The dwarves in front of Bilbo took a collective step back in shock when the Arkenstone was presented to them. Bilbo’s throat closed at the looks of astonishment and betrayal on their faces, it hurt that they did not think to look at him in suspicion.

 

Look at how they trust you.

Not for long…

 

Thorin leaned back toward the group and whispered conspiratorially, “They are taking us for fools. This is a ruse. A filthy lie .” Bilbo’s hands curled into fists. Their leader’s voice rose as he once more addressed the group below. “The Arkenstone is in this mountain! This is a trick!” he bellowed and Bilbo closed his eyes. There was a beat of silence before Bilbo spoke up.

 

“It’s not a trick.”

 

When Bilbo reopened his eyes, the dwarves had parted, leaving him with an unobstructed view of Thorin. The dwarf’s face could not settle on one emotion; hurt, anger, betrayal, and sadness were there and gone again as soon as Bilbo could register them. The hobbit cleared his throat and took half a step forward. “The stone is real. I gave it to them.” He finished, tipping his chin up in what he hoped was confidence.

Thorin’s face finally settled. He took a step toward Bilbo, brow heavy with rage. “ What. ” He ground out.

 

Oh, Yavanna.

 

“I wanted to give it to you, I swear it! But-” Bilbo stammered, trying to explain.

“But what, thief ?” Thorin interrupted.

Bilbo bristled at the word, bitten out like a slur, and it gave him the push to meet Thorin’s glare. “You are changed, Thorin! The dwarf I traveled with would have never gone back on his word, never had jumped to attack if there was a chance to speak! Would never have doubted the loyalty of his kin!” He finished, huffing. Thorin had turned away slightly as he spoke and he suddenly rounded on Bilbo, making the hobbit stagger back a step.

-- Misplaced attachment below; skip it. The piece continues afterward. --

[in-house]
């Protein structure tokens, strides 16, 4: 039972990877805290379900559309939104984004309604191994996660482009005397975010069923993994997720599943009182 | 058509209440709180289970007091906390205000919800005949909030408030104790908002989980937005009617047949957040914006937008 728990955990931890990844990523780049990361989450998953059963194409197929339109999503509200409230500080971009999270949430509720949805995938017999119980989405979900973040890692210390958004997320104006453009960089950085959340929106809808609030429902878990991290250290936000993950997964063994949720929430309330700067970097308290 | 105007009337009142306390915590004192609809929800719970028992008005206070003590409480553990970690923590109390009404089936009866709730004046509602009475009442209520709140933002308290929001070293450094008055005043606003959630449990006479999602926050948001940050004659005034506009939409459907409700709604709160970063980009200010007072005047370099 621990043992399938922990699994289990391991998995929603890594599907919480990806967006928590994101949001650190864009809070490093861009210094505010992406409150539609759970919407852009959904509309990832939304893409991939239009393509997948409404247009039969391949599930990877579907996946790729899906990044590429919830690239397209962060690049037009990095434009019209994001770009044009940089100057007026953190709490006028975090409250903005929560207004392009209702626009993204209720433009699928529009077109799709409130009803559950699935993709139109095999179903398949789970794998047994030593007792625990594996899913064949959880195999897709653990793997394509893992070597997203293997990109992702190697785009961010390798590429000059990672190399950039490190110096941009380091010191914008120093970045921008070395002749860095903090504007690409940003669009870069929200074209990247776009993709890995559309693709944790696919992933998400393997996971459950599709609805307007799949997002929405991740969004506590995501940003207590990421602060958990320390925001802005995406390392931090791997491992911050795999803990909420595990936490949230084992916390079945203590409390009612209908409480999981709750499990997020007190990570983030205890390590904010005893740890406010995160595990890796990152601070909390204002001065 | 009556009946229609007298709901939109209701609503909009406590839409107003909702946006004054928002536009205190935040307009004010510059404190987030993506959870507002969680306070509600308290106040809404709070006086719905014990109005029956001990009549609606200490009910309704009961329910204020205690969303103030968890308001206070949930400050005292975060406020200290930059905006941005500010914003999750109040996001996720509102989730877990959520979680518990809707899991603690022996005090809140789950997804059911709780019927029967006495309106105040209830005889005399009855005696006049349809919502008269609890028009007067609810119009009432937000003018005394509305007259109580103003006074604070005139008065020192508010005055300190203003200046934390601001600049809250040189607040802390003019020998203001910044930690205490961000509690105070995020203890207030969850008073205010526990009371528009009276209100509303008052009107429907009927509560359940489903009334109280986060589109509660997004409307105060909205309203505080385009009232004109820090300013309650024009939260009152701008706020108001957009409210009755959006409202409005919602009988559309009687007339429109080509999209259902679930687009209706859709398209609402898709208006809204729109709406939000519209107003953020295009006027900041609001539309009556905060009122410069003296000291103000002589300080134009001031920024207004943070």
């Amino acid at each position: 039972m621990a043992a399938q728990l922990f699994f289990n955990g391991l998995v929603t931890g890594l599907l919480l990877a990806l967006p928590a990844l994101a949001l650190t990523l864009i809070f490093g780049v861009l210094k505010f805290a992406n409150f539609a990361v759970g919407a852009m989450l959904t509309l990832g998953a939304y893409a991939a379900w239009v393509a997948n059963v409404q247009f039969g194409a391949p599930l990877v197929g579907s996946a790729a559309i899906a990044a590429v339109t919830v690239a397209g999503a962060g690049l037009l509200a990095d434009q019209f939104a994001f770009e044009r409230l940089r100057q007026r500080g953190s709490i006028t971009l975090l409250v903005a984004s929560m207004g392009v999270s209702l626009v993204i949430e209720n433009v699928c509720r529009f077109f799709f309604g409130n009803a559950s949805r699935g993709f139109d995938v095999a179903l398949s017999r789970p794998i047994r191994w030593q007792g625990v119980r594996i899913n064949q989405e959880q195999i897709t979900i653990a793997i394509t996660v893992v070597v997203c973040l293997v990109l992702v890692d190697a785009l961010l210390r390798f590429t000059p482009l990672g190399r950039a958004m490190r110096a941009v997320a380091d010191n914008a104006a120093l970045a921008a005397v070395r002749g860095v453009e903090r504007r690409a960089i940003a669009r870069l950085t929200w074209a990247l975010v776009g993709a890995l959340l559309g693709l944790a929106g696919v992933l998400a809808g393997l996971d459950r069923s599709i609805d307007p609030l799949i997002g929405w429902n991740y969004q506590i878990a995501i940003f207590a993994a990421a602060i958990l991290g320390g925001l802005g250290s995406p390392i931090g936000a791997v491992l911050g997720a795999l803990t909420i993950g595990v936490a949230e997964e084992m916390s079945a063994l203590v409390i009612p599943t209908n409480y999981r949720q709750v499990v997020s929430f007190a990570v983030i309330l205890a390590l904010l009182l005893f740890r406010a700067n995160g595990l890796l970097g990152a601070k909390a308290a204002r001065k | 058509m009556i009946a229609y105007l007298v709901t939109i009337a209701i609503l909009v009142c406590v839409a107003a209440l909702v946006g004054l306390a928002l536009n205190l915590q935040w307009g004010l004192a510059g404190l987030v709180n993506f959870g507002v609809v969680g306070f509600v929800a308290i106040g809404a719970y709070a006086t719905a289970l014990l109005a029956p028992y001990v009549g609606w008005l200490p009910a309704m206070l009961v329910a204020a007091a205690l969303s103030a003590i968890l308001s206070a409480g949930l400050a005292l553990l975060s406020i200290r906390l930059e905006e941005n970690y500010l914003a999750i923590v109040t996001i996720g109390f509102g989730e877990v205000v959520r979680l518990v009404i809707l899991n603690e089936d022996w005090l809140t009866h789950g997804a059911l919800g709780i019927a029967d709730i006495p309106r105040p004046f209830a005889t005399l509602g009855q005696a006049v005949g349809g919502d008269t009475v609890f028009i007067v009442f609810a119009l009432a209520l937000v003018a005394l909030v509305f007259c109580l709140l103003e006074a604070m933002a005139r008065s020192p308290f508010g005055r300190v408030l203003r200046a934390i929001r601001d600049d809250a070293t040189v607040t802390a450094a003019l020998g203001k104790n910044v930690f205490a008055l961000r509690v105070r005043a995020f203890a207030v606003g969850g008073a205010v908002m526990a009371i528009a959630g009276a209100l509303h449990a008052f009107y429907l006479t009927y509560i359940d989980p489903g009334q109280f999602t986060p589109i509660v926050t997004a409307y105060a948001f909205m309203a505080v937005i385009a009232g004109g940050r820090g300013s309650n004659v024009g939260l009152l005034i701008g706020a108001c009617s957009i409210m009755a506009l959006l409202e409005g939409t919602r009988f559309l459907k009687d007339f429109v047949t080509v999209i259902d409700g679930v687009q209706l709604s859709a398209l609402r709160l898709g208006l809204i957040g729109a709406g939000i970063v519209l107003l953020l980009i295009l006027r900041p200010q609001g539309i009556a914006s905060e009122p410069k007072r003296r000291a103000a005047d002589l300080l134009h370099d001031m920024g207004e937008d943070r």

“Loyalty? Do not speak to me of loyalty . You who worked all this time to gain our trust only to use it for your own gain.” Thorin’s eyes drifted to the earring dangling from Bilbo’s ear. “We were wrong about you. You are much more beast than we thought.” He snarled and, before Bilbo could react, ripped the piercing from the hobbit’s ear. Bilbo screamed, and his hands automatically snapped to grab at the injury. His ear was burning and the skin around the wound was slippery with blood. Bilbo had curled in on himself slightly and he looked up to see Thorin staring at his earring with a look of antipathy. “You don’t belong with the free people.” He carelessly threw the object from the wall and turned away from Bilbo. “Go back to the wilds, back to your kin.” He paused, considering. “Throw him from the rampart.” He commanded. Bilbo’s eyes darted around, watching the Company as they looked amongst themselves, no one stepping forward. Thorin turned to look at them.

“Did you not hear me?” he roared suddenly, lurching forward and grabbing Fíli’s arm. He shook off his uncle’s grip, staring at him like he did not recognize him. The group still made no move to heed their leader’s command and Thorin scoffed. “Fine, I’ll do it myself.” He said before he grabbed the front of Bilbo’s shirt and hauled him until his back dug into the edge of the stone wall, feet dangling and head hanging in free air. Bilbo let out a small whimper as the movement sent a new spike of pain through to his ear but otherwise remained silent as he stared at Thorin, eyes wide and scared. Everything was suddenly a blur as Gandalf appeared and demanded Bilbo’s safe return, then Bofur was there, herding him the rope, helping him over and down the wall. He made sure to keep his grip about the rope until his feet touched the solid rock, his hands were shaking so much. Hurrying to the group at the head of the army, Bilbo ignored the pain in his ear as he reached Gandalf, who quickly bundled him in the folds of his robes. “Bilbo are you alright?” the wizard asked in a hushed voice, leading the hobbit back through the soldiers.

 

Are you really asking me that, you two copper magician?

Just do whatever you plan to do and leave.

 

The voices were ripping at the back of his mind, egging him on to lash out at his friend. Bilbo closed his eyes, forcing them back. He nodded, looking up at the man, ignoring the feel of blood creeping down his neck. “I’m fine.” He bit out.

“Bilbo!” a voice called before Gandalf could say anything else. The hobbit looked over his shoulder to see Ori scrambling down the rope as well, a quick glance up showed his brother’s looking after him with wounded looks on their faces. The dwarf pushed his way through the elf army until he reached them.